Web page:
Tsarnaev middle finger photo formally entered into evidence

But defense video suggests he was not as defiant as image made it seem

Exhibit #1595: Federal prosecutors showed the jury this image of the convicted Boston Marathon bomber, Dzhokhar Tsarnaev, giving the middle finger to a security camera at the courthouse. (U.S. Attorney's Office) (U.S. Attorney's Office)

BOSTON — Was Dzhokhar Tsarnaev trying to send an ominous "message" to America or was he simply preening?

That was the question at his federal trial Wednesday as prosecutors formally entered into evidence a video still of the now-convicted Boston Marathon bomber giving a courthouse security camera the middle finger.

The photo — long rumored but seen for the first time in court Tuesday — was captured as Tsarnaev waited to be arraigned on bombing charges in July 2013. Dressed in an orange prison jumpsuit with his face visibly scarred, Tsarnaev appears furious as he gestures to the camera.

"This is Dzhokhar Tsarnaev," prosecutor Nadine Pellegrini said as she showed the image to the jury during the government's opening statement Tuesday. "Unconcerned, unrepentant and unchanged."

Pellegrini likened the still to the defiant tone of the note Tsarnaev left in the Watertown, Mass., boat where he was captured just days after the attacks, calling it "one last message" from the bomber. But the defense introduced into evidence a video Wednesday suggesting Tsarnaev's behavior in the courthouse cell wasn't as defiant as the government made it seem.

In the series of clips, Tsarnaev is shown using what his attorney Miriam Conrad described as a "reflective surface" of the camera to fix his hair. At one point, he climbs up on a bench and peers into the camera, examining his injured face and touching his hair. He then briefly flashes a V sign, followed by the middle finger, before calmly climbing down.

Under cross-examination, Gary Oliveira, an official with the U.S. Marshals Service who was monitoring the security cameras that day, said he saw Tsarnaev make the gesture and alerted his colleagues, but waited two days to file a report about the incident — and only after he was asked by supervisors to do so.

Oliveira said he knew of no other incident that day involving Tsarnaev, who waited in the cell several hours before his arraignment. Jurors saw Tsarnaev walking and sitting calmly in his cell in other portions of the video.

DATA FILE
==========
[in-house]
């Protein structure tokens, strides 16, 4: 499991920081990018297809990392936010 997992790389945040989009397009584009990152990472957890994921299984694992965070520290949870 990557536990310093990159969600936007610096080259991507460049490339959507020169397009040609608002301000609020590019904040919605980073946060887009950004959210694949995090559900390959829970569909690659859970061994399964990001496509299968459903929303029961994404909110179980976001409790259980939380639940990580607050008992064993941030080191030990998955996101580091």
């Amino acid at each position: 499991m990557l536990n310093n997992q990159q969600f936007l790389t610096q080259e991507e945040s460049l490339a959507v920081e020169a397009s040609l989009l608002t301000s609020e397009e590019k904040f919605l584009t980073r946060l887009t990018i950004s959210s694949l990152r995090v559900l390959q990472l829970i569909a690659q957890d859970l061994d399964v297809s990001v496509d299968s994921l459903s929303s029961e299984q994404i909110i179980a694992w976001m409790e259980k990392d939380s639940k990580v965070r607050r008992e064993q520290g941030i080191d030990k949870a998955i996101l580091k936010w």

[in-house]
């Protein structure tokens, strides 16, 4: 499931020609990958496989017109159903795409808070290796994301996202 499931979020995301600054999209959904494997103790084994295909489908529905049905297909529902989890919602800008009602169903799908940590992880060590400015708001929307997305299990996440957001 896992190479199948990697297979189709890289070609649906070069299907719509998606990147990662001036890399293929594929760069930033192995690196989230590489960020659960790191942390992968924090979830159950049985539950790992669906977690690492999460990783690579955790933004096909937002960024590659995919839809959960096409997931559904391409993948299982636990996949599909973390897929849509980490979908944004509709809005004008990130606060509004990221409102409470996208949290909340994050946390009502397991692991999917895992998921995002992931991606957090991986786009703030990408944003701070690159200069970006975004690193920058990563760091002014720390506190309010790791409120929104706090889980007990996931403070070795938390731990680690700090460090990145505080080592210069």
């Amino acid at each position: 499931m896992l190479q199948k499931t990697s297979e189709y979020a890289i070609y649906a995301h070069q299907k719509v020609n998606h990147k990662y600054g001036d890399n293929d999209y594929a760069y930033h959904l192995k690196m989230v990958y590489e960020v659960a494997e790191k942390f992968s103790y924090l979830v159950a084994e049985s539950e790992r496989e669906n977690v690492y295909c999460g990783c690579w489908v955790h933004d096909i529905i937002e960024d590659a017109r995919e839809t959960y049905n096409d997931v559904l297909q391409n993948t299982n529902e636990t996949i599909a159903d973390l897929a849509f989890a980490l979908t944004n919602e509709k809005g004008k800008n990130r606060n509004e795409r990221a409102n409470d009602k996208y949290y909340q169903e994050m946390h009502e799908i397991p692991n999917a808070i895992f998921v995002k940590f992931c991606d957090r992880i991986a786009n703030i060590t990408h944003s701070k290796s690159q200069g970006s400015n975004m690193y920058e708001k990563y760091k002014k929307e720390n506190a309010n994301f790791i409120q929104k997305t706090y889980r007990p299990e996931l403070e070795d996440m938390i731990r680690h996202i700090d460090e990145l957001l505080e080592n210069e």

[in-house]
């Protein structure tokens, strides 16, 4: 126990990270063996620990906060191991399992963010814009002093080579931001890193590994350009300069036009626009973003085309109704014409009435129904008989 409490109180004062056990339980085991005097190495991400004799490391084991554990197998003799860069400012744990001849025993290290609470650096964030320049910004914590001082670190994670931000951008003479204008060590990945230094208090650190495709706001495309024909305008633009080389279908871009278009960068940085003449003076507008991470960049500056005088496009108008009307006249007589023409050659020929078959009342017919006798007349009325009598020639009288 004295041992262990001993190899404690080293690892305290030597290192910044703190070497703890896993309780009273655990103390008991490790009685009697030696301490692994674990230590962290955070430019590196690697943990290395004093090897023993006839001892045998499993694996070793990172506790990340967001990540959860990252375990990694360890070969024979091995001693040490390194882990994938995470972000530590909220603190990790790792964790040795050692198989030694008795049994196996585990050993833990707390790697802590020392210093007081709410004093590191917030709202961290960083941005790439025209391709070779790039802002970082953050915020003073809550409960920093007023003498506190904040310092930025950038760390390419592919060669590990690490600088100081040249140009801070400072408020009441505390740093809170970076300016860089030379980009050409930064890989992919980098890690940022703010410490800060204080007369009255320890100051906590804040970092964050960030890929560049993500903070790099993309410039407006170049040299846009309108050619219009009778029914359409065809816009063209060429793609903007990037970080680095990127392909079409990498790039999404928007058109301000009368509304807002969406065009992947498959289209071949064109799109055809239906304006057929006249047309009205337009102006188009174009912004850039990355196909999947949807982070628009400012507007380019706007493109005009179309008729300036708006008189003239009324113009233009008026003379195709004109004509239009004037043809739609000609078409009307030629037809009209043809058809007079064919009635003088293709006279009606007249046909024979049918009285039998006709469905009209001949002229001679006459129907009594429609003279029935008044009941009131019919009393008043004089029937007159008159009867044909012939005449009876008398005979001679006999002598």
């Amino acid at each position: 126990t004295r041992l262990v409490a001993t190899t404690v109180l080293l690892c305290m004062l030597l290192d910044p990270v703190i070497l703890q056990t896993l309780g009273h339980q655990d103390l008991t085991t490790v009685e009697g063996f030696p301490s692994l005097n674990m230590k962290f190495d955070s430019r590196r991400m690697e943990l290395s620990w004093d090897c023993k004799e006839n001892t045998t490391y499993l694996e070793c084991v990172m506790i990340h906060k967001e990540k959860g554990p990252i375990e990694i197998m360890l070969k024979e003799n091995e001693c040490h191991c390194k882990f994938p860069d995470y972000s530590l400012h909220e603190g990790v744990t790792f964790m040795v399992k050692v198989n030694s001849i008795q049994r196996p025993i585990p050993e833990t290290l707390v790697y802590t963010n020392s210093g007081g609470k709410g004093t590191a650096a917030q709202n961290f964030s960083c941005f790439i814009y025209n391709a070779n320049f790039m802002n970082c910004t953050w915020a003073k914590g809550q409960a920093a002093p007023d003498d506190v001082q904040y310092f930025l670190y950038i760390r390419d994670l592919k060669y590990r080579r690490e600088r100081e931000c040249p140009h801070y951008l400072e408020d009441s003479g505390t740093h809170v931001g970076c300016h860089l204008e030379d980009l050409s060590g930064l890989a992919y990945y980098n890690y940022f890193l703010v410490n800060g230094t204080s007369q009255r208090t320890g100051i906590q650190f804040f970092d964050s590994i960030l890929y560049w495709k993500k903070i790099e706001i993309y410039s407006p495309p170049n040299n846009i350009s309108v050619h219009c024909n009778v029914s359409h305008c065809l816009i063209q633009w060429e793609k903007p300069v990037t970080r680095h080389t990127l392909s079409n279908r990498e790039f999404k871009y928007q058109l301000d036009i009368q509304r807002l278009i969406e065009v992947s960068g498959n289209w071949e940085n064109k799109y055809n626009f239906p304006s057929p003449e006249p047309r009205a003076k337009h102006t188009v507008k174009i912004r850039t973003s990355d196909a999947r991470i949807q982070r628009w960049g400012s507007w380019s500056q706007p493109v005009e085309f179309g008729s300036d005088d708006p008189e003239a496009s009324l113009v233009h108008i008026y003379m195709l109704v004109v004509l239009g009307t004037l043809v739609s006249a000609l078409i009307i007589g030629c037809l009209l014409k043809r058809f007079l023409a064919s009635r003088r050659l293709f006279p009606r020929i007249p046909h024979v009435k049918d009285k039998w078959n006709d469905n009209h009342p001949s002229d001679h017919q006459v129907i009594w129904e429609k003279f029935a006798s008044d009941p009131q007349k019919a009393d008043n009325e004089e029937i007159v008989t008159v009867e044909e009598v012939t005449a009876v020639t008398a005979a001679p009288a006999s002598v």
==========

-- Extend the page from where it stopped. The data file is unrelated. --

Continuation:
Live coverage: The trial of Boston Marathon bomber Dzhokhar Tsarnaev

Tsarnaev, 21, was convicted earlier this month of all 30 charges related to the April 2013 bombings that killed three and injured nearly 300. The jury is now considering whether he will receive life in prison or the death penalty for his role in the attacks.

Tsarnaev’s attorneys admitted their client participated in the attacks, but are expected to argue that he was a troubled teenager who came under the sway of his radicalized older brother, Tamerlan, who they have said was the mastermind of the terror plot. Tamerlan Tsarnaev was killed in a shootout with police four days after the bombings when his brother ran him over with a car while fleeing police.

Prosecutors say Tsarnaev was an equal partner in planning and carrying out the attacks, and is a cold-blooded killer who deserves the death penalty.

Tsarnaev was "determined and destined to be America's worst nightmare," Pellegrini argued Tuesday. She repeatedly called him a "willing" participant in the plot who was "callous and indifferent" to human life.

"You may hear about family dynamics, family history, family dysfunction," Pellegrini said. "But many people, millions of people, I would venture, face troubles throughout their lives. Who among them murders people with a bomb?"

Prosecutors have rejected defense attempts for a plea deal in the case, even though many of the bombing victims — and a majority of Bostonians — support a life sentence without parole.

They include the parents of 8-year-old Martin Richard — the youngest victim of the attacks — who asked prosecutors last week to "end the anguish" of the trial, and likely years of appeals, by taking the death penalty off the table.